When German-based athletic shoe manufacturer Puma relaunched online in the Americas a few years ago, it faced a potential problem in Latin America that it does not in the U.S. and Canada: English would not be the primary language of the customer. And the difference was not just one language, but several.
“Some countries in Latin America are multi-lingual,” Craig Davidson, director of business intelligence and e-commerce for Puma North American, told attendees at “Tapping America’s Second Market,” a breakout session at the IR 2006 Conference & Exhibition in Chicago this week.
In looking to continue its expansion through the Americas, “The killer was language,” Davidson said. “There were huge issues we had to solve. We couldn’t start a huge bureaucracy around language if it would erode our profits.” For it wasn’t simply a matter of translating a static site. Davidson noted that Puma’s collections turn over every 30-45 days, which left the company struggling with the questions of how often it would need to translate a Spanish-speaking site and how it could avoid frequent translation, without offering a limited selection so as to reduce the translation workload.
And there were other issues. While Puma’s advertising campaigns were based on graphic images that were universally understandable, the needs of navigation on the country sites were language-dependent. Furthermore, it had to support multi-lingual sites with multi-lingual customer service.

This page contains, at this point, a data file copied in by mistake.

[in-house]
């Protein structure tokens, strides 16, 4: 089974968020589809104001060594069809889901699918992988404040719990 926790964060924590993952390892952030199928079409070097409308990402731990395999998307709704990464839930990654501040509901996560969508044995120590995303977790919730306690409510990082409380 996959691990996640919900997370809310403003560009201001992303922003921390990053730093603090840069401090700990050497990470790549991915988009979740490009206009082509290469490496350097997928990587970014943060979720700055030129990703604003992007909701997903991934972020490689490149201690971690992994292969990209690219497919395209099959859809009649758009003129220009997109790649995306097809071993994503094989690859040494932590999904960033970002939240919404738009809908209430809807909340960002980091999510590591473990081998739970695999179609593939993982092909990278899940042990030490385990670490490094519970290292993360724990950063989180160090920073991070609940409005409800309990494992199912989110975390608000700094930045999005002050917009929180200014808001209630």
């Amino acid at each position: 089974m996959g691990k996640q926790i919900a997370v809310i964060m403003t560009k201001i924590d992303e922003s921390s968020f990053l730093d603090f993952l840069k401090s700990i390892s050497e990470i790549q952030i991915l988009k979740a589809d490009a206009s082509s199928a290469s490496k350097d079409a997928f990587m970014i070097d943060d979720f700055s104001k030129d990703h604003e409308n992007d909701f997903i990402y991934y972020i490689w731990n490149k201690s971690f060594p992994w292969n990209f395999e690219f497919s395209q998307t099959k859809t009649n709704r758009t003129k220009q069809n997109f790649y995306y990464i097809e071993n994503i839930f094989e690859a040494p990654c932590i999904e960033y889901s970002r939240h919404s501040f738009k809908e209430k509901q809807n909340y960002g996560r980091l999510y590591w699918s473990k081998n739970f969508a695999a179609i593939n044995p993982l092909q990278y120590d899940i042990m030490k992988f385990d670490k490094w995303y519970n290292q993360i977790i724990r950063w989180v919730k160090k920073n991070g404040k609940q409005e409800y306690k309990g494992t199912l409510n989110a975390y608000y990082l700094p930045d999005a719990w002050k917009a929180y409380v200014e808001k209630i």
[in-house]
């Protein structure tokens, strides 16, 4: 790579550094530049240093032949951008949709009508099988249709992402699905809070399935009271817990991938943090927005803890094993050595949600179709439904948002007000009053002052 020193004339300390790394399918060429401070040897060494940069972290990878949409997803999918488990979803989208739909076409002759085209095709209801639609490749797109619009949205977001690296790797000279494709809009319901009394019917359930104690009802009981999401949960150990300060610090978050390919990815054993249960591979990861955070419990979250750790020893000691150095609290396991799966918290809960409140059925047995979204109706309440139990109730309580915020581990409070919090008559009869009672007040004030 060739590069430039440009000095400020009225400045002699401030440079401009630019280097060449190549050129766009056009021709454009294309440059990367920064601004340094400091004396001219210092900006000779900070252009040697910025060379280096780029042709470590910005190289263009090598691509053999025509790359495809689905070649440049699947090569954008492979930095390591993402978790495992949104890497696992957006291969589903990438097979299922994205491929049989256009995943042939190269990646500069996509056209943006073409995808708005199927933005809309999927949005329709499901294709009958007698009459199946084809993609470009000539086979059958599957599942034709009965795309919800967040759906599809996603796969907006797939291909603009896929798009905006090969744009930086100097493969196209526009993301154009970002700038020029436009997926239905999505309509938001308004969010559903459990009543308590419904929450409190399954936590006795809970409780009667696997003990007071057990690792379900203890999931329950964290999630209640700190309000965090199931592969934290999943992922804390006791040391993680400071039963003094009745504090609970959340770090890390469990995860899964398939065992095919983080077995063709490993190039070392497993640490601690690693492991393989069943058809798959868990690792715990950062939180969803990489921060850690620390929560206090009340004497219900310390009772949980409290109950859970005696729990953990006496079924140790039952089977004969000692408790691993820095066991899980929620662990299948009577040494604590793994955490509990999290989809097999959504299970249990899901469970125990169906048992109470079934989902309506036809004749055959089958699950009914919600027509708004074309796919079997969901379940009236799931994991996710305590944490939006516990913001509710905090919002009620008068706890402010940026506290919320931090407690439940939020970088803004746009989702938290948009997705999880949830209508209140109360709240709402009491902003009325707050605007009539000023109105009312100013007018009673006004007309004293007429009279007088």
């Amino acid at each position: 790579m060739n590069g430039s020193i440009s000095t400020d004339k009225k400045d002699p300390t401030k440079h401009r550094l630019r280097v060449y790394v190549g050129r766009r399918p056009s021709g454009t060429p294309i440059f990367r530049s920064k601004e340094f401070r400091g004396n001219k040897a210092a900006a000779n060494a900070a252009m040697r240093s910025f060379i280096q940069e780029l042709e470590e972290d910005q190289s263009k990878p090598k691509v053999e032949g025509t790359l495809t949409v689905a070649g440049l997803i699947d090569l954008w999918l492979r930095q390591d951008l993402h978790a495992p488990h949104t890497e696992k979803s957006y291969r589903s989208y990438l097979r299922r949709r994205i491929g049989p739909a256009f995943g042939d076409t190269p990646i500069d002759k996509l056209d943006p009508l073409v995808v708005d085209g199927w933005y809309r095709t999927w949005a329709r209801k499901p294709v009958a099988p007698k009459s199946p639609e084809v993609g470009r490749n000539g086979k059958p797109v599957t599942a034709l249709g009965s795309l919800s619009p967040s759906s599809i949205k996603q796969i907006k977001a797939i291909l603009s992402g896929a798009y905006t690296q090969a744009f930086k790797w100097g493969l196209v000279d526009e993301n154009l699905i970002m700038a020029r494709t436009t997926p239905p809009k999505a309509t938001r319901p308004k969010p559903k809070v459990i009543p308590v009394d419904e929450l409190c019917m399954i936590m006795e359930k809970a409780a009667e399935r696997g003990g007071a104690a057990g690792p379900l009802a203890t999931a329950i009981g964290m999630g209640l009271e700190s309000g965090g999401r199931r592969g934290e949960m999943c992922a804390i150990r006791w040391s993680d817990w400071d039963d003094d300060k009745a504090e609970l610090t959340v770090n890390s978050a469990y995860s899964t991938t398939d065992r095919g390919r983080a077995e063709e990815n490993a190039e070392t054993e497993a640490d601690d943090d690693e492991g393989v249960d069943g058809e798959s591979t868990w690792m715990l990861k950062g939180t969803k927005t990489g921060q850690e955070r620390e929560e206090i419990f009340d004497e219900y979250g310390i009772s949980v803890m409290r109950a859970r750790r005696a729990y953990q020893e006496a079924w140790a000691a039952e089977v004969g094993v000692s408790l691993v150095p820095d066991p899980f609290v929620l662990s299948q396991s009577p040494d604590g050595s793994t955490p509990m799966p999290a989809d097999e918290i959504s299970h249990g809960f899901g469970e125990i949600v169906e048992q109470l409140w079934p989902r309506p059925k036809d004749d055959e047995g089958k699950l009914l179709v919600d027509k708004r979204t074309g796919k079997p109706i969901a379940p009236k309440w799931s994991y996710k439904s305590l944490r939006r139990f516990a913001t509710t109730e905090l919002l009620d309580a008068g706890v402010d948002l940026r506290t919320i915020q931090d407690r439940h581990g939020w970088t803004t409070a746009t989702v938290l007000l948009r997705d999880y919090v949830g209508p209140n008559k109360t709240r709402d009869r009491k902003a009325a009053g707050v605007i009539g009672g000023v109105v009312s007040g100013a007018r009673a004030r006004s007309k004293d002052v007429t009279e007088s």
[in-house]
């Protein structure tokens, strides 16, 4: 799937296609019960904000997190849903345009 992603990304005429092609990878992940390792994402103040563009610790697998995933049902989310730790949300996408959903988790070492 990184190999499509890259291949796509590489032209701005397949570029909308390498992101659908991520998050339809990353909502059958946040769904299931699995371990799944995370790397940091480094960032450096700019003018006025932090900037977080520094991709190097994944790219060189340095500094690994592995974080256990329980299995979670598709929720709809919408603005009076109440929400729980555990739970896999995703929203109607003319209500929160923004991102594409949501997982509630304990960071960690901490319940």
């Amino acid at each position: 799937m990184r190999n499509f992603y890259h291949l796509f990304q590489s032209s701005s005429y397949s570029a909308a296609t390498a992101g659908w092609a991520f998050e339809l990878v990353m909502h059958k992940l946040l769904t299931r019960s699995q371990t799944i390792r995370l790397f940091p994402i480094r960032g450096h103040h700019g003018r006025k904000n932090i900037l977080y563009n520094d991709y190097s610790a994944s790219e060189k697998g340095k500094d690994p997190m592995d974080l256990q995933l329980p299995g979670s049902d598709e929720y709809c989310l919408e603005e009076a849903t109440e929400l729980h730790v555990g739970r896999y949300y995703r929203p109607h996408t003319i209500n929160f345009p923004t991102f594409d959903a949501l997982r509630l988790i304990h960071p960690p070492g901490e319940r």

Ultimately, Puma chose to address Spanish speakers in U.S. for now, but its solution could provide a blueprint for eventual expansion into countries in Latin America. In choosing the TransMotion content management and translation system from MotionPoint Corp., it resolved for its U.S. Spanish-speaking market many of the same challenges it would face in launching country-specific sites in Latin America–or in fact, any other country where English isn’t the mother tongue. MotionPoint’s system combines human translation services with software to render and keep updated a Spanish language version of Puma`s site, without requiring Puma to go to the expense of building and maintaining a Spanish language site from the ground up.
Sales expectations for the Spanish language site were conservative, Davidson said, with the company regarding the project as a cost of doing business. That said, results exceeded expectations, with Puma garnering about the same revenue from that site as from its longer-established Canadian site. Language issues–for instance, how to translate slang and idioms–continue, but consumer complaints about it are minimal, he said. In fact, Puma has used the same vendor to add a French-speaking site in Canada, may continue an expansion into Latin America and may also expand into more languages in its U.S. e-commerce program, Davidson added.